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The Angara-7 launcher as of 2006. By 2008, the concept apparently had gone through some evolution, such as streamlining of its payload fairing and the addition of high-altitude nozzle extensions on the first-stage boosters. Click to enlarge. Copyright © 2008 Anatoly Zak


Scale model of the RD-191 engine for the first stage of the Angara launcher. Click to enlarge. Copyright © 2001 Anatoly Zak


Khrunichev enterprise showcased a scaled model of Angara A 7 for the first time at the Paris Air and Space Show in June 2009. Click to enlarge. Copyright © 2009 Anatoly Zak

Angara nozzles

The 2009 version of the Angara-7 rocket featured what appeared to be deployable extensions on all nozzles of the first stage engines. Copyright © 2009 Anatoly Zak


Russia had hardly recovered from the post-Soviet economic crisis at the end of the 20th century, when the country's rocket scientists started thinking big again. The Angara-7 concept would be the first configuration beyond the original family of Angara rockets proposed in 1990s. This mighty launcher was conceived specifically to support manned expeditions to Mars and possibly lunar exploration, that some felt would develop in the future.

Detailed information about Angara-7 was first published around 2006, even though planners at the Khrunichev enterprise had started working on the concept sometime earlier. If ever built, the Angara-7 would double the payload capacity of Russian contemporary heavy lifter -- the Proton rocket. Unlike all previous versions of the Angara family of launchers, the Angara-7 would feature a central core module with a diameter inherited from Proton (4.1 meters). Six standard strap-on rocket modules, known by their Russian abbreviation -- URM for Universalniy Raketniy Modul -- borrowed from previous Angara rockets would complete the first stage.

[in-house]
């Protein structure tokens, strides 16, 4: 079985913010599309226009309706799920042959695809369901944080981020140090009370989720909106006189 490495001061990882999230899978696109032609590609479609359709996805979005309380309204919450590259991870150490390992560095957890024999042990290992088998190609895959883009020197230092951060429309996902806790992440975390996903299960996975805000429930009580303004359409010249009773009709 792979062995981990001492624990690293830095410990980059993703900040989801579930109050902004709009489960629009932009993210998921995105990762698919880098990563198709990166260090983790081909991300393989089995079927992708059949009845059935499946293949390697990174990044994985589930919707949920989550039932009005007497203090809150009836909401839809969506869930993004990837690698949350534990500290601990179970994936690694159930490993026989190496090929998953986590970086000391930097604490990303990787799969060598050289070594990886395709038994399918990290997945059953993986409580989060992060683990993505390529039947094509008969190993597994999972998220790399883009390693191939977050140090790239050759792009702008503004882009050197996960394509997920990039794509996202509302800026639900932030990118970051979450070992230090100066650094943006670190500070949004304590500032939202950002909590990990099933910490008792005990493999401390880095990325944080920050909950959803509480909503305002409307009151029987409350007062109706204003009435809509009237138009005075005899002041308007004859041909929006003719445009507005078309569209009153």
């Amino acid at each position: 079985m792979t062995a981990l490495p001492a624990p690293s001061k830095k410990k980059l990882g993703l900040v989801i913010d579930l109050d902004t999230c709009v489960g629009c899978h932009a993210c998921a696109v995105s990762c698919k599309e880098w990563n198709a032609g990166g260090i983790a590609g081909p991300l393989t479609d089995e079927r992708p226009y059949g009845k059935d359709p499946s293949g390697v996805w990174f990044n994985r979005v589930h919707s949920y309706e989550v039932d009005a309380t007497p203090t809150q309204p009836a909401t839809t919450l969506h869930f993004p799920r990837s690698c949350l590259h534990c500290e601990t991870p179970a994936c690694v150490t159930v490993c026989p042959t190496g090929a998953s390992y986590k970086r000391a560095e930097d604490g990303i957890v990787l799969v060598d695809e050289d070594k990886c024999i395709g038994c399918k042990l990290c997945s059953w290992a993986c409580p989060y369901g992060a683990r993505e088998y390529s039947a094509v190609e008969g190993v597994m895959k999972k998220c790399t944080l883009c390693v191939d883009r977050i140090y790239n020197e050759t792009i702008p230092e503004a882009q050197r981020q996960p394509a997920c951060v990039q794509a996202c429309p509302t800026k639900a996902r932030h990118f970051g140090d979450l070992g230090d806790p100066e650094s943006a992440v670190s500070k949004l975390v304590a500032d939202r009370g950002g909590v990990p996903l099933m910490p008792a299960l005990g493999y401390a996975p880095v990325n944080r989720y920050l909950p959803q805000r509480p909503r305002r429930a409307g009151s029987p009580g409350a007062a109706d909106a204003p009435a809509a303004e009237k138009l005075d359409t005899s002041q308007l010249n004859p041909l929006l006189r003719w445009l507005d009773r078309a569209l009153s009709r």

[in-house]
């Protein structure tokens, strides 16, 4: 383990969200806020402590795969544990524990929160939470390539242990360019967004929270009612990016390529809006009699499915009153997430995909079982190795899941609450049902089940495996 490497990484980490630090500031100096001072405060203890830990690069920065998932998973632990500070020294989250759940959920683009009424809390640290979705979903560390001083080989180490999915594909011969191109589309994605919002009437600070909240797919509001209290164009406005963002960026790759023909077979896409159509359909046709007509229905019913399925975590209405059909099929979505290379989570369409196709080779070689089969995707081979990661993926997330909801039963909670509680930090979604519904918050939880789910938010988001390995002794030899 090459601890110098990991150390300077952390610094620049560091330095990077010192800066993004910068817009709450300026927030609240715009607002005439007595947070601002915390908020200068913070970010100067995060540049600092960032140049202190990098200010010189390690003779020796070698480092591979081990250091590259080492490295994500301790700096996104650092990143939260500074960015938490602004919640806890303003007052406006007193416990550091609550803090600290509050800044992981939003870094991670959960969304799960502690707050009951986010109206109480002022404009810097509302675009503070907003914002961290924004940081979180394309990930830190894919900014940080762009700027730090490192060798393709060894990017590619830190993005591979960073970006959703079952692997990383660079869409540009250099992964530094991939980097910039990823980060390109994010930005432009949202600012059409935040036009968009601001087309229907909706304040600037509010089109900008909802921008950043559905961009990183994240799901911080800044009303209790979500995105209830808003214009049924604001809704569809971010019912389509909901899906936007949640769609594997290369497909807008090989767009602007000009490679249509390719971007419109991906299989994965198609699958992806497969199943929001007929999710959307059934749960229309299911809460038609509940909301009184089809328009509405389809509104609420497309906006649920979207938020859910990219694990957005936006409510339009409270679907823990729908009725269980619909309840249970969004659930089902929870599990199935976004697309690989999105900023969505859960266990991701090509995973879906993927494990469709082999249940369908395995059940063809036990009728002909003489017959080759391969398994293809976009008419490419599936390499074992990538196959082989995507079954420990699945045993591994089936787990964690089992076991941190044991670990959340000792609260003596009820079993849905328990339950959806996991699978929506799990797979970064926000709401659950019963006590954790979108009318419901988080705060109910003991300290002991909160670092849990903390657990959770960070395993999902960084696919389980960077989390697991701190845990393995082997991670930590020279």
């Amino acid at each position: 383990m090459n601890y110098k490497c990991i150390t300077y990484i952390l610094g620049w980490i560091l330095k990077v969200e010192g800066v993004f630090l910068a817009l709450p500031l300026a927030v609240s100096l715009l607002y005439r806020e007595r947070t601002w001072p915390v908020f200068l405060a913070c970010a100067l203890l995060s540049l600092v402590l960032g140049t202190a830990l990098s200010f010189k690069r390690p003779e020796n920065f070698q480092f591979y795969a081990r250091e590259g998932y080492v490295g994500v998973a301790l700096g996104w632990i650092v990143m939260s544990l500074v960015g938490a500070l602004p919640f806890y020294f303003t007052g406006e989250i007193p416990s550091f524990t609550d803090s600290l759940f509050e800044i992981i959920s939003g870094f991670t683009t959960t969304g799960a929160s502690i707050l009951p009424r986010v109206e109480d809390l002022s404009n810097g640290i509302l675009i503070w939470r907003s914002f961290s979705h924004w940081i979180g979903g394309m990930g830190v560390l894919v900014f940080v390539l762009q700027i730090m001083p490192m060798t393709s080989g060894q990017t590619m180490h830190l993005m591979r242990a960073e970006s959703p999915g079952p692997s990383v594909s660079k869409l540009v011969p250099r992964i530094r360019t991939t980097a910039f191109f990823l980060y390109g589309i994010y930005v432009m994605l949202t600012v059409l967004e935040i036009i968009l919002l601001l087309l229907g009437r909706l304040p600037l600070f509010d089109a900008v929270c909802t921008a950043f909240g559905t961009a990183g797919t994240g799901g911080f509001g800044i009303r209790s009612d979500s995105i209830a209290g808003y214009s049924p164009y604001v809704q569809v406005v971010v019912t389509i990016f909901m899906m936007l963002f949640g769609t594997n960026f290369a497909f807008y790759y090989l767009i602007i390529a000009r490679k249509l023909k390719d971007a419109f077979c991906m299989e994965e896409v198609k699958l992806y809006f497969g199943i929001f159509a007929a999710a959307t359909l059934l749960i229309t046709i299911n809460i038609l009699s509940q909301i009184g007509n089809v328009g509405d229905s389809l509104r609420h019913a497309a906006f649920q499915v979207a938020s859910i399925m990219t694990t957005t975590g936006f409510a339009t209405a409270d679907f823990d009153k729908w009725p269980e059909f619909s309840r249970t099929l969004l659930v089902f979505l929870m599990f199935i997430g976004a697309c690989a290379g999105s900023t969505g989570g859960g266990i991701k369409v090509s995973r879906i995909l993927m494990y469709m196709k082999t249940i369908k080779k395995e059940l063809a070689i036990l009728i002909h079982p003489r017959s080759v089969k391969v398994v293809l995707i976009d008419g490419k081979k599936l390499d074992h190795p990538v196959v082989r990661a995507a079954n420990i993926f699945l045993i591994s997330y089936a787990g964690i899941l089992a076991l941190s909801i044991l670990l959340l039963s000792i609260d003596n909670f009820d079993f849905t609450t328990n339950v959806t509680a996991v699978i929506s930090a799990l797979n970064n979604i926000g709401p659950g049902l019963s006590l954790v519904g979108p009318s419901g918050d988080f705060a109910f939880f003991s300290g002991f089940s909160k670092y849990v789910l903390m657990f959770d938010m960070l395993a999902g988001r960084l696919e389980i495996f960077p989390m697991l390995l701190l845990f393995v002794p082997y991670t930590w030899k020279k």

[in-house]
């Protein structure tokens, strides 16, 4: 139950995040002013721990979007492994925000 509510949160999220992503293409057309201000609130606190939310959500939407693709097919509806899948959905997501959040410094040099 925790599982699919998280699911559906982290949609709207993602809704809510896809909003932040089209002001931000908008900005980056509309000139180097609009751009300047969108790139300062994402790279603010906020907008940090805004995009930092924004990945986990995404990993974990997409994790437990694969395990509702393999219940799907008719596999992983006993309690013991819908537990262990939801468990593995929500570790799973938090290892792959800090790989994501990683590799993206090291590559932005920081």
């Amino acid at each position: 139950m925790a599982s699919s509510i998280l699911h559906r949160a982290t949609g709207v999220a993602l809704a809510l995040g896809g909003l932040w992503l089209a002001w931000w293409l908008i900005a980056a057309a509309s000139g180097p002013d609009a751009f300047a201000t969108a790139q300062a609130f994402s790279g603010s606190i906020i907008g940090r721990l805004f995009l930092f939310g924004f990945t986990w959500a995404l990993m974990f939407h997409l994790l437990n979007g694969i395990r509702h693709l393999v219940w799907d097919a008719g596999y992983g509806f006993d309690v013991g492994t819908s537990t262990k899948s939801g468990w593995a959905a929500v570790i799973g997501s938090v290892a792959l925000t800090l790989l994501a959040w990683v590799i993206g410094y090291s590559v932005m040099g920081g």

As in all other members of the Angara family, all booster stages of the rocket would be equipped with the RD-191 engine. However, it appears from the original drawings that the engine on the central core stage would feature a nozzle extension, designed to optimize its performance once beyond the Earth's atmosphere. (316)

The Angara-7 concept was further refined by May 2008, when two variations of the vehicle, known as Angara-7P and Angara-7V, were revealed at the 1st Joint Conference "Space for Humanity" organized by the Tsiolkovsky Russian Academy of Cosmonautics and the International Astronautics Academy.

The "7P" version, where "P" stands for "pilotiruemaya" (piloted) could potentially compete in the government tender for the development of the next-generation rocket of the manned space program. The vehicle would fly from a yet-to-be-built Vostochny center in the Russian Far East.

The May 2008 depictions of the Angara-7 appeared to show nozzle extensions on all RD-191 engines of the first and second stage.

Along with the booster stages, the Khrunichev enterprise revealed concepts for three high-performance upper stages, burning liquid hydrogen and liquid oxygen. One of those stages -- KVRB -- would be "customized" for the Angara-7V rocket, where "V" stands for "vodorod" (hydrogen).